Censorship at Columbia Law Review

David Bernstein:

Law reviews are typically sleepy, student-edited journals that publish turgid scholarship. The articles may be read by specialists, and they are often read by no one beyond the author and editors. But Columbia University law school’s law review has received a rare burst of public attention this week.

According to various media outlets, the law review’s board of directors, composed of faculty and alumni, tried to censor an article critical of Israel. Except that’s not what happened at all. The true story involves a faction of the law review secretly breaking all procedural rules and customs to publish a piece of ideologically driven claptrap.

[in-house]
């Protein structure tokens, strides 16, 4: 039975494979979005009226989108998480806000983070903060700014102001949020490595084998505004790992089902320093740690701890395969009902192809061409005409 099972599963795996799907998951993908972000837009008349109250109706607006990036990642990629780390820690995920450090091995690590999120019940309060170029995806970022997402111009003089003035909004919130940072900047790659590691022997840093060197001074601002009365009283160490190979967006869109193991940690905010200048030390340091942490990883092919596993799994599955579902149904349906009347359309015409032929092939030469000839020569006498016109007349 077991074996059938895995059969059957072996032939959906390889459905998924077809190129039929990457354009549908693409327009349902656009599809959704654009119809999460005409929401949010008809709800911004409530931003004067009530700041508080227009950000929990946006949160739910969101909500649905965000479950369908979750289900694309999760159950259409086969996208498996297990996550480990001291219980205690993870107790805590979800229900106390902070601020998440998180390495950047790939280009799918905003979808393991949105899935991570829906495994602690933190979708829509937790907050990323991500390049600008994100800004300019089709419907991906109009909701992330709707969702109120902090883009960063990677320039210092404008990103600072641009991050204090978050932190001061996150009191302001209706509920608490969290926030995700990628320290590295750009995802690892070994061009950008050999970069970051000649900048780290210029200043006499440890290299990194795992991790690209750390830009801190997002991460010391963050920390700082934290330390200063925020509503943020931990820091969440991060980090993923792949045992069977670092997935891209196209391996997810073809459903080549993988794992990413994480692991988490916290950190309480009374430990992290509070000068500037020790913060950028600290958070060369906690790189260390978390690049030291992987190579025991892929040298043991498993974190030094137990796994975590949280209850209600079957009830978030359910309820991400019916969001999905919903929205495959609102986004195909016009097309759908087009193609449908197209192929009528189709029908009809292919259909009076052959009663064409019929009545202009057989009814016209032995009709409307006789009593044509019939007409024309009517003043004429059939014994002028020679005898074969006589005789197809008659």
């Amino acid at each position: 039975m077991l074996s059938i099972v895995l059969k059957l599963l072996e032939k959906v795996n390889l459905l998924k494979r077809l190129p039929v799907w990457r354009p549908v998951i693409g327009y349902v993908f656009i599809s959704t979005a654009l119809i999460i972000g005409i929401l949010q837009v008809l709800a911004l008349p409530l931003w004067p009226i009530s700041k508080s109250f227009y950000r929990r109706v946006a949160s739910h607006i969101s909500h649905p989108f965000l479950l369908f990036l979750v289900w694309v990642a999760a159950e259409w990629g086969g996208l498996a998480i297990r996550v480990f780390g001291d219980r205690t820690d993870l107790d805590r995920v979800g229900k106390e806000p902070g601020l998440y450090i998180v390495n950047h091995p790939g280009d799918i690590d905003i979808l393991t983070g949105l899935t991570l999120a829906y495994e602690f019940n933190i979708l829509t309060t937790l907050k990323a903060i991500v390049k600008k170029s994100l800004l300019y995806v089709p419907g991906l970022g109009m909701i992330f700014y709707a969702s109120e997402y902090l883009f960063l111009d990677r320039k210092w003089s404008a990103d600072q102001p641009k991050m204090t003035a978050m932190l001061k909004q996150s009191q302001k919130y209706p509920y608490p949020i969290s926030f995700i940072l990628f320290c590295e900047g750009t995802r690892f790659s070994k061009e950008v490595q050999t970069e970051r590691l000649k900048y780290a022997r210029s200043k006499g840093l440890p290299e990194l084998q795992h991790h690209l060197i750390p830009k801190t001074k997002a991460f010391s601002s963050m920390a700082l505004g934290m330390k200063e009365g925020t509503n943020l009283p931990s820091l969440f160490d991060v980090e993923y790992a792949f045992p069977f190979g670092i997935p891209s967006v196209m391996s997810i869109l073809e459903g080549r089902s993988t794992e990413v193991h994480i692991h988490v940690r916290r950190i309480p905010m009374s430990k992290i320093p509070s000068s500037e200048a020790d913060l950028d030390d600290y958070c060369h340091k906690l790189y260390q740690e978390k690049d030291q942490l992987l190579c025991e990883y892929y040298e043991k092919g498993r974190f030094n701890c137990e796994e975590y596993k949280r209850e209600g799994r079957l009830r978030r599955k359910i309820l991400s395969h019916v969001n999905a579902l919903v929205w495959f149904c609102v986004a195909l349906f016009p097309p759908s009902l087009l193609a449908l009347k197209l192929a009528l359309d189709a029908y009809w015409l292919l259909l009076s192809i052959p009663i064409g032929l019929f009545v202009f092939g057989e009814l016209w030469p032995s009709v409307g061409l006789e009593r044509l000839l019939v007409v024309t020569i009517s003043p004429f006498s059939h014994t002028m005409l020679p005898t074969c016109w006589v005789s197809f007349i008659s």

The claptrap in question is an article by graduate student Rabea Eghbariah, “Toward Nakba as a Legal Concept.” To say that the article is of poor quality not worthy of an elite law review like Columbia’s, considered one of the three or four most prestigious legal journals in the United States, would be an understatement. The article reads as if one asked ChatGPT to disguise a lengthy, biased, inaccurate propaganda piece as legitimate scholarship, making it a dull read and throwing in hundreds of footnotes to dubious sources.